Article from Southern Boating Magazine:

View From the Pilothouse

For the record…

Entire industries and institutions have been built upon the concept of breaking records. Now I’m not meaning to short shrift those who can chow down a few dozen hotdogs in one sitting or sit in a tree for weeks on end, but as I see it, the most challenging and meaningful records are those that involve the seas.

Again, those are all well and good and, perhaps it’s just my age talking, but those kinds of record-breaking activities are all too death-defying for my constitution.

People have attempted to break all sorts of oceanic records: free-diving to ink-black depths (the existing record is an incredible 702 feet!); swimming great distances like the English Channel; rowing or pedaling a craft across an ocean; and a host of other endeavors.

Again, those are all well and good and, perhaps it’s just my age talking, but those kinds of record-breaking activities are all too death-defying for my constitution. Also, I don’t see a practical tie-in with the historical reasons people took the risks in the first place. Often they set a “first” record without ever having necessarily meant to do so. Plus, I’m more comfortable with challenging the ocean in reasonably outfitted vessels more appropriate for the task, than attempting to break records that were originally and unintentionally set out of simple necessity.

Back in 2010, Australian Jessica Watson, age 16, became the youngest person ever to solo-circumnavigate the globe non-stop. At the time of this writing, a woman named Sarah Herbert is out in the middle of the Atlantic, making the east-to-west passage aboard an off-the-shelf windsurfer. Others have made the attempt, but on highly modified boards. She does have a chase boat for safety and when it’s time to catch some Zs.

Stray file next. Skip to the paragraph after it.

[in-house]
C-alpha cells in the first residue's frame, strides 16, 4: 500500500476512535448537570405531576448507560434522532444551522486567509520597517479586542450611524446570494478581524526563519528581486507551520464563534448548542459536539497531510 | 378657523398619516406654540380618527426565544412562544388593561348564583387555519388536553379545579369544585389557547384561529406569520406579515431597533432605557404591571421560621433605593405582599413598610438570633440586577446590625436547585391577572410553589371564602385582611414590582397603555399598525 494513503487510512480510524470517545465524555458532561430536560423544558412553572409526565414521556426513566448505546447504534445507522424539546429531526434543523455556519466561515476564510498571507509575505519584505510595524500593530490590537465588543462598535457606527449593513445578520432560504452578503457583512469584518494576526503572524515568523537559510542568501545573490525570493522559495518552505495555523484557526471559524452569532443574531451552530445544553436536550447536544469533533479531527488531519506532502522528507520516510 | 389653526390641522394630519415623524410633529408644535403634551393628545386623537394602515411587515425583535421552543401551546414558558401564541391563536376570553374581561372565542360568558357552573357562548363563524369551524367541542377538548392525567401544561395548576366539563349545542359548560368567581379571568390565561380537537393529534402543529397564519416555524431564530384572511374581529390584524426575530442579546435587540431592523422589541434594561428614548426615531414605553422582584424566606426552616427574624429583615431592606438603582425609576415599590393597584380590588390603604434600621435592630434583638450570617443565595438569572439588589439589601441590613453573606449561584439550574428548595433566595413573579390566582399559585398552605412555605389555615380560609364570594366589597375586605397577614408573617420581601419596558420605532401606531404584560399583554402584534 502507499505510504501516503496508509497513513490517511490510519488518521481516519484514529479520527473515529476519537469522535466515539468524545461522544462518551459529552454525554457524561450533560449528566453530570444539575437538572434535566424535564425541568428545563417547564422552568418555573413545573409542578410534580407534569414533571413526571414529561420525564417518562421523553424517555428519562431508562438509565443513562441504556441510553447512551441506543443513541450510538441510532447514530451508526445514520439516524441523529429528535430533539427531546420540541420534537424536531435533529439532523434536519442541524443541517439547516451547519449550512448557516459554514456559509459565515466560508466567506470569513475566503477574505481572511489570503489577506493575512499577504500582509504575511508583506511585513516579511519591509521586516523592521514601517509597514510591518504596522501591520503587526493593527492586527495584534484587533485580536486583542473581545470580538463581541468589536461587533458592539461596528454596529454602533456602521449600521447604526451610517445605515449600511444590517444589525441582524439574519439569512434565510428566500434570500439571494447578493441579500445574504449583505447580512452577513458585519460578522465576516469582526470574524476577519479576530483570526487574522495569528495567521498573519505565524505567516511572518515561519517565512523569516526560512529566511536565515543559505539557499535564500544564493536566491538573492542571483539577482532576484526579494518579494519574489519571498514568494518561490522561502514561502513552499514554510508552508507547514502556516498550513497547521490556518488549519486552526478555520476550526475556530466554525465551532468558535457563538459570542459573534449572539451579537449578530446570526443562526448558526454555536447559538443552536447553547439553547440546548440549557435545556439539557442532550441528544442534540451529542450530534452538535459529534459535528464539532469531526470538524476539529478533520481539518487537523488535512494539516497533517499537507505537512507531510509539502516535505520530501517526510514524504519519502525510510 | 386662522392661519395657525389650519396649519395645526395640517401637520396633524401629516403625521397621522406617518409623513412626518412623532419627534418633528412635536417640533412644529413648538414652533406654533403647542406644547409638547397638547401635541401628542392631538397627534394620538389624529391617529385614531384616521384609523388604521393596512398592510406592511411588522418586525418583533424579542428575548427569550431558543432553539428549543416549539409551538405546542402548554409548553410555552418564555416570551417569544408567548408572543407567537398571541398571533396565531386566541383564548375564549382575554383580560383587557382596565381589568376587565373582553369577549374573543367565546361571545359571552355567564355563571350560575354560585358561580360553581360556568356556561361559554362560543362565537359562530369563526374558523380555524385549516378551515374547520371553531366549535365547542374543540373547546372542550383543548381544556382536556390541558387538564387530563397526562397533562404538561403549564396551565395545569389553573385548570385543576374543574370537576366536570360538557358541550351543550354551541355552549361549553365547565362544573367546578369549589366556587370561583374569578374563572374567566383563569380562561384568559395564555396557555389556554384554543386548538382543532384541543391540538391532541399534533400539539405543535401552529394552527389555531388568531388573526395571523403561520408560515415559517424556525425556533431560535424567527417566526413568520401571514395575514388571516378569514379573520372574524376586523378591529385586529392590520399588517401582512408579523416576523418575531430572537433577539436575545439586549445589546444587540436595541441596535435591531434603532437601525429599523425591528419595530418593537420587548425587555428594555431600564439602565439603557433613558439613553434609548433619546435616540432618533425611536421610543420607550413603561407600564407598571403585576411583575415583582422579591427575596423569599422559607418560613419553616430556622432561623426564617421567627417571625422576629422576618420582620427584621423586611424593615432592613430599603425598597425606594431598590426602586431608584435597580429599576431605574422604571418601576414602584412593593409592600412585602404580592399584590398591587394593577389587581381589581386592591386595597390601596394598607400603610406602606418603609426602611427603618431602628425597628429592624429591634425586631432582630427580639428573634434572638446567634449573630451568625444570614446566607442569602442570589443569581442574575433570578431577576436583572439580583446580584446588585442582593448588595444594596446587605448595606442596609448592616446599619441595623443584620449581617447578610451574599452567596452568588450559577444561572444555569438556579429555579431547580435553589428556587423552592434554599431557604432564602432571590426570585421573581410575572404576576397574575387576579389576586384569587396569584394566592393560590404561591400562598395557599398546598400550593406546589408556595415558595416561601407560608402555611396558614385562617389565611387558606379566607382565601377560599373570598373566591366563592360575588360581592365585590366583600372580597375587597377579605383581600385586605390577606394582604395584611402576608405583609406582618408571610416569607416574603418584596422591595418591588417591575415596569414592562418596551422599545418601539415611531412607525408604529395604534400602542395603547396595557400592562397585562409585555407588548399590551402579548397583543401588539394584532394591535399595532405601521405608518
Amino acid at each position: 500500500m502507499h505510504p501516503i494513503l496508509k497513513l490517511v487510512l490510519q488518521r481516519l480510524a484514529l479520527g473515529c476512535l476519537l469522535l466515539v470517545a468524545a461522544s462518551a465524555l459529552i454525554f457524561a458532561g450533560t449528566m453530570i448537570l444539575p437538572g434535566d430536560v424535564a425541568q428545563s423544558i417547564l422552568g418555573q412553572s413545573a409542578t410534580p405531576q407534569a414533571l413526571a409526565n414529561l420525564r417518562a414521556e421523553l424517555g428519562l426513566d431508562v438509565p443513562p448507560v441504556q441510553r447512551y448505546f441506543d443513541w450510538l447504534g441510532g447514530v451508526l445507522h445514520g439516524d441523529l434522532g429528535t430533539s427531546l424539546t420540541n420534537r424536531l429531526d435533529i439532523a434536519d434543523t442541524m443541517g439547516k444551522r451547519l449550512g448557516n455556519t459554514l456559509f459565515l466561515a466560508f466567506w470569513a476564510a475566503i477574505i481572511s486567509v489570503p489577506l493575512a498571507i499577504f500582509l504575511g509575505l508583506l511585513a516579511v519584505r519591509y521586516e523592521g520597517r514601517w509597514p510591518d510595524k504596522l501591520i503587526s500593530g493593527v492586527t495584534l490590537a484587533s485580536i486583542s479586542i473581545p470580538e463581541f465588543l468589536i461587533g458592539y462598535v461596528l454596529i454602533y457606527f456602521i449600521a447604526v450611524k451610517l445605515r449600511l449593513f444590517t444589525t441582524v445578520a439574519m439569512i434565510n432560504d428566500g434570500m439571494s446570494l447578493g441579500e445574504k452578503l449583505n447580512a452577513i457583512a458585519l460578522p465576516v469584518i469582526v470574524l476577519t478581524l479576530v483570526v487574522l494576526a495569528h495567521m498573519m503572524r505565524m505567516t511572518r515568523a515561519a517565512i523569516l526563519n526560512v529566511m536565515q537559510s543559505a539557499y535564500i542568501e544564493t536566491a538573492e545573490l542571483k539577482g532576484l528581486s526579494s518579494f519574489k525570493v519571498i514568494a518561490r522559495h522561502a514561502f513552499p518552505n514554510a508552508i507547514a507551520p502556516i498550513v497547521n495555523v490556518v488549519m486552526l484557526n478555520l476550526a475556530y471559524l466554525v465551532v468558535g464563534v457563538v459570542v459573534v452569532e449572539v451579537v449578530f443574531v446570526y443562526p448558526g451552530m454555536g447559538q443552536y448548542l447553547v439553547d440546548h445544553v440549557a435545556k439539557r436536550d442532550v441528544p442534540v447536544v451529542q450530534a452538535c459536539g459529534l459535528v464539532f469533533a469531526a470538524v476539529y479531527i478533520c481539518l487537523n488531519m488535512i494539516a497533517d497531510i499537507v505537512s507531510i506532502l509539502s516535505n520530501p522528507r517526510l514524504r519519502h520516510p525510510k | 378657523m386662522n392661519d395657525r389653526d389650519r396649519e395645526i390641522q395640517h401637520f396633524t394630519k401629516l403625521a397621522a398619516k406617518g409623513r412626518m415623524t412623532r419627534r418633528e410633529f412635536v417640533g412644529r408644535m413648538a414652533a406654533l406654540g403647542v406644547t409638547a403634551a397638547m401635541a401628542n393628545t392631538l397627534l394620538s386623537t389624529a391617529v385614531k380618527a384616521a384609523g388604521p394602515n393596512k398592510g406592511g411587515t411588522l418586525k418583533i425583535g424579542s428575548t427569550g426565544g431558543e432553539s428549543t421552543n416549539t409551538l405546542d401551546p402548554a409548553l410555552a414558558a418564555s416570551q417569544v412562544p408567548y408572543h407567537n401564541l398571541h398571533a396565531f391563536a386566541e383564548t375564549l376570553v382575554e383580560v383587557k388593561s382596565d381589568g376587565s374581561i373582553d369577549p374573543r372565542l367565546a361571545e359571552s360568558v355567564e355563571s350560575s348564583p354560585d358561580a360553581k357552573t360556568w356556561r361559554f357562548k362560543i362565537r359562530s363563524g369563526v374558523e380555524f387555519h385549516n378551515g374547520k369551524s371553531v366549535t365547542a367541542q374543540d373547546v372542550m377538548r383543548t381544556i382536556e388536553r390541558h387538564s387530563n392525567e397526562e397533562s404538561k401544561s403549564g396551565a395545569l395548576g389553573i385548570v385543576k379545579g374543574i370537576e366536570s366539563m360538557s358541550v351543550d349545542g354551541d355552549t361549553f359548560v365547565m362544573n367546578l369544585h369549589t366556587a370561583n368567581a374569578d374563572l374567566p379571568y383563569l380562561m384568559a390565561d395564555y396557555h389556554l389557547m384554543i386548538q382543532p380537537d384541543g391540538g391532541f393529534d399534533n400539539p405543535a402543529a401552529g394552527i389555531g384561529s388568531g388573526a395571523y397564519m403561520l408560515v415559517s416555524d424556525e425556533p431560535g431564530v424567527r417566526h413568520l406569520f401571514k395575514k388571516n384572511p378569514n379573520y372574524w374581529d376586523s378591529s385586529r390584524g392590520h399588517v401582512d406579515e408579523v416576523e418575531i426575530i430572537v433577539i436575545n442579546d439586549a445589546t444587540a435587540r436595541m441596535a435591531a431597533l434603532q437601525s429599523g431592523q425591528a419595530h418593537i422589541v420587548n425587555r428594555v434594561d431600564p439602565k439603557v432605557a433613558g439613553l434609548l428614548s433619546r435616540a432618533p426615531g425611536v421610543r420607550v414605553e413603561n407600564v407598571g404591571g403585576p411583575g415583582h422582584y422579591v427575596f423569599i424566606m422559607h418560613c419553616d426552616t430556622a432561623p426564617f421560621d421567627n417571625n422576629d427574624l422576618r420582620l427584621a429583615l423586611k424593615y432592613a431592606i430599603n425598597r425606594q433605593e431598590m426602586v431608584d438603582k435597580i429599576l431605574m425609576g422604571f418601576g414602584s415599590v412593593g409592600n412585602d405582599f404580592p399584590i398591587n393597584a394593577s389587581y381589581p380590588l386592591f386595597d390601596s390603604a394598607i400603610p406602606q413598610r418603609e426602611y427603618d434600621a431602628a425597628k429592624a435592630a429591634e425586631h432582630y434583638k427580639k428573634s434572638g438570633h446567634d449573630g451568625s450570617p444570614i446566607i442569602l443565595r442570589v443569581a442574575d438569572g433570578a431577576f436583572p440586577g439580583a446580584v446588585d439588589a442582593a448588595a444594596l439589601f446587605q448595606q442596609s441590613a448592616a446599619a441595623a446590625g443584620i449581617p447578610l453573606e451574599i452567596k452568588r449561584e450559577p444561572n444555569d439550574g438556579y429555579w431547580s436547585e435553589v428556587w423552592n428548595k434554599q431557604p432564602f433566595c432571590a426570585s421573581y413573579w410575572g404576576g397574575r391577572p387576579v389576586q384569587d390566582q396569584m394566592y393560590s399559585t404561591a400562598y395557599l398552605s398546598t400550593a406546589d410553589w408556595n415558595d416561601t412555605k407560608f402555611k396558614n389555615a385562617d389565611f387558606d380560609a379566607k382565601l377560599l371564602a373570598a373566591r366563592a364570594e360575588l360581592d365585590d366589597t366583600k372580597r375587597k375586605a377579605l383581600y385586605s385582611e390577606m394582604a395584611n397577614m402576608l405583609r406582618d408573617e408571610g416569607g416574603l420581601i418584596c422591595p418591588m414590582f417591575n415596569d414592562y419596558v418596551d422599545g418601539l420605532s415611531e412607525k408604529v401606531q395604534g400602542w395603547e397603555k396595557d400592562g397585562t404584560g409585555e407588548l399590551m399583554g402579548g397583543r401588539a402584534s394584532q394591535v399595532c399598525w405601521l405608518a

Then, just this past February, a crew onboard a 70-foot mono-hull (a former Volvo Ocean Race boat), sponsored by high-end sports car manufacturer Maserati, set a new record for the “original” trans-Atlantic route, from Cadiz, Spain to San Salvador, the very course first sailed by Christopher Columbus. (This record is just the first of several the crew will attempt over the next few months.)

However, all the above involve sailing, and many of our readers are powerboat owners. To that end, we have something new to get excited about: an attempt at the around-the-world-under-power (or what many like to think of as “The Ultimate Cruise”) record is about to be made, and with a wonderfully historic twist.

A former NASA senior consultant turned attorney/judge, John Morrison, makes his case clear on the website “To set the world record for the fastest nautical circumnavigation of the earth in a powerboat. We do this to honor the upcoming 500th anniversary of Ferdinand Magellan’s historic expedition. In 1519, Magellan set sail with 5 ships and 270 men. Three years later, 18 men returned on the Victoria, the only ship to complete the voyage. These brave souls were the first people to ever circumnavigate the earth.

“We celebrate these men and all who have dared to take on the challenge of the seas, for it is these men who explored and unlocked the world for all humanity. For many, it cost them their lives… We challenge it with ours.”

But this impending saga has another twist. Morrison recently took possession of Gentry Eagle, the boat built by legendary boat racer Tom Gentry in which he shattered the Transatlantic crossing record and in so doing, brought the coveted Blue Riband trophy back to the U.S. (from airline and music tycoon, Sir Richard Branson) in 1989, taking 62 hours and 10 minutes to make the crossing.

At 112 feet, pushed along by a pair of twin 3500-hp MTU turbo diesels and a single 4500-hp turbine “stinger”, the boat can reach speeds in excess of 63-knots (70+ mph). Her fuel capacity is 9,800 gallons giving her a range of 1,500 nautical miles. Just contemplating the logistics of all the fuel stops makes one dizzy.

Although it is only in the initial stages, we’ll continue to watch and keep you updated as this stellar project moves along. It’s a record I believe in breaking.

Original article here: